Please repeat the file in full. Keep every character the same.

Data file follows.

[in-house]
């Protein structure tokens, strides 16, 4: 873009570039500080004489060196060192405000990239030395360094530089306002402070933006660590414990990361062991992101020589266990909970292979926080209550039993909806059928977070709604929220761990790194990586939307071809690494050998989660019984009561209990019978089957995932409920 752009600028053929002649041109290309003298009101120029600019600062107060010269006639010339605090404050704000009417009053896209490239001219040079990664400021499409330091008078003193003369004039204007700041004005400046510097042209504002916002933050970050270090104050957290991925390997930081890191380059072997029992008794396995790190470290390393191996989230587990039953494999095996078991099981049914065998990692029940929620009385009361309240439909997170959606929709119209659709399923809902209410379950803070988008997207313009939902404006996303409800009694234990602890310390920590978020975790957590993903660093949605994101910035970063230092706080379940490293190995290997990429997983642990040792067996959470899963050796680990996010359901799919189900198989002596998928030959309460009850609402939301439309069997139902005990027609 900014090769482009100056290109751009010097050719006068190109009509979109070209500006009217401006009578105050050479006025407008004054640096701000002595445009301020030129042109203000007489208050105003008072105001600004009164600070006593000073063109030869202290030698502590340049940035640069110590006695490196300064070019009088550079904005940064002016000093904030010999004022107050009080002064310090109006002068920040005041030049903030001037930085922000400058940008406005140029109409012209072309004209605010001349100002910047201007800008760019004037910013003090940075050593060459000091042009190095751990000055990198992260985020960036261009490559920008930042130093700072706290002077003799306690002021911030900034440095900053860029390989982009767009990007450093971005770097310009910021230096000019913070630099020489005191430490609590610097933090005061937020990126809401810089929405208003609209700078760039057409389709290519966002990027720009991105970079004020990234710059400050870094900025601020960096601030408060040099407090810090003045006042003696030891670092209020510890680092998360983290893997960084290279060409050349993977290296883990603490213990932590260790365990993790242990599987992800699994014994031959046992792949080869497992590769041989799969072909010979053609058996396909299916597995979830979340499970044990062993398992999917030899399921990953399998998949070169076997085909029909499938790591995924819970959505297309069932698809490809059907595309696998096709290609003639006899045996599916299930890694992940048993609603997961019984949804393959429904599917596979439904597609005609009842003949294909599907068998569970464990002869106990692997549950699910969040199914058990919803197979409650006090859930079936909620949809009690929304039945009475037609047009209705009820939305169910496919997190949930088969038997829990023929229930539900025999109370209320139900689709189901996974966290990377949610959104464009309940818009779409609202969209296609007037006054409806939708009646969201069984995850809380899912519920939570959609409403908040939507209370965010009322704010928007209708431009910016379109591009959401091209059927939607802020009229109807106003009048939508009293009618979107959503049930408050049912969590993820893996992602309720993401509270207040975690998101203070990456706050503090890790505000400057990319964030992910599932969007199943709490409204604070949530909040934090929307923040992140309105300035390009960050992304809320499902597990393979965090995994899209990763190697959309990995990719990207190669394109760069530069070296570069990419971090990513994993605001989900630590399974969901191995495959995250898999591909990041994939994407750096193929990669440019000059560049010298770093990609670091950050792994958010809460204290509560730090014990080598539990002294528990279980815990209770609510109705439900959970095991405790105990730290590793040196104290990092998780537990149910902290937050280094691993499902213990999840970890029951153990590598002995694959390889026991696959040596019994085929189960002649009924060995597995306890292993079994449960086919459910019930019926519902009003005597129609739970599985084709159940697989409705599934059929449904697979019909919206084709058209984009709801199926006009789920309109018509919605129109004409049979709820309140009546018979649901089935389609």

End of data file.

[in-house]
């Protein structure tokens, strides 16, 4: 873009570039500080004489060196060192405000990239030395360094530089306002402070933006660590414990990361062991992101020589266990909970292979926080209550039993909806059928977070709604929220761990790194990586939307071809690494050998989660019984009561209990019978089957995932409920 752009600028053929002649041109290309003298009101120029600019600062107060010269006639010339605090404050704000009417009053896209490239001219040079990664400021499409330091008078003193003369004039204007700041004005400046510097042209504002916002933050970050270090104050957290991925390997930081890191380059072997029992008794396995790190470290390393191996989230587990039953494999095996078991099981049914065998990692029940929620009385009361309240439909997170959606929709119209659709399923809902209410379950803070988008997207313009939902404006996303409800009694234990602890310390920590978020975790957590993903660093949605994101910035970063230092706080379940490293190995290997990429997983642990040792067996959470899963050796680990996010359901799919189900198989002596998928030959309460009850609402939301439309069997139902005990027609 900014090769482009100056290109751009010097050719006068190109009509979109070209500006009217401006009578105050050479006025407008004054640096701000002595445009301020030129042109203000007489208050105003008072105001600004009164600070006593000073063109030869202290030698502590340049940035640069110590006695490196300064070019009088550079904005940064002016000093904030010999004022107050009080002064310090109006002068920040005041030049903030001037930085922000400058940008406005140029109409012209072309004209605010001349100002910047201007800008760019004037910013003090940075050593060459000091042009190095751990000055990198992260985020960036261009490559920008930042130093700072706290002077003799306690002021911030900034440095900053860029390989982009767009990007450093971005770097310009910021230096000019913070630099020489005191430490609590610097933090005061937020990126809401810089929405208003609209700078760039057409389709290519966002990027720009991105970079004020990234710059400050870094900025601020960096601030408060040099407090810090003045006042003696030891670092209020510890680092998360983290893997960084290279060409050349993977290296883990603490213990932590260790365990993790242990599987992800699994014994031959046992792949080869497992590769041989799969072909010979053609058996396909299916597995979830979340499970044990062993398992999917030899399921990953399998998949070169076997085909029909499938790591995924819970959505297309069932698809490809059907595309696998096709290609003639006899045996599916299930890694992940048993609603997961019984949804393959429904599917596979439904597609005609009842003949294909599907068998569970464990002869106990692997549950699910969040199914058990919803197979409650006090859930079936909620949809009690929304039945009475037609047009209705009820939305169910496919997190949930088969038997829990023929229930539900025999109370209320139900689709189901996974966290990377949610959104464009309940818009779409609202969209296609007037006054409806939708009646969201069984995850809380899912519920939570959609409403908040939507209370965010009322704010928007209708431009910016379109591009959401091209059927939607802020009229109807106003009048939508009293009618979107959503049930408050049912969590993820893996992602309720993401509270207040975690998101203070990456706050503090890790505000400057990319964030992910599932969007199943709490409204604070949530909040934090929307923040992140309105300035390009960050992304809320499902597990393979965090995994899209990763190697959309990995990719990207190669394109760069530069070296570069990419971090990513994993605001989900630590399974969901191995495959995250898999591909990041994939994407750096193929990669440019000059560049010298770093990609670091950050792994958010809460204290509560730090014990080598539990002294528990279980815990209770609510109705439900959970095991405790105990730290590793040196104290990092998780537990149910902290937050280094691993499902213990999840970890029951153990590598002995694959390889026991696959040596019994085929189960002649009924060995597995306890292993079994449960086919459910019930019926519902009003005597129609739970599985084709159940697989409705599934059929449904697979019909919206084709058209984009709801199926006009789920309109018509919605129109004409049979709820309140009546018979649901089935389609």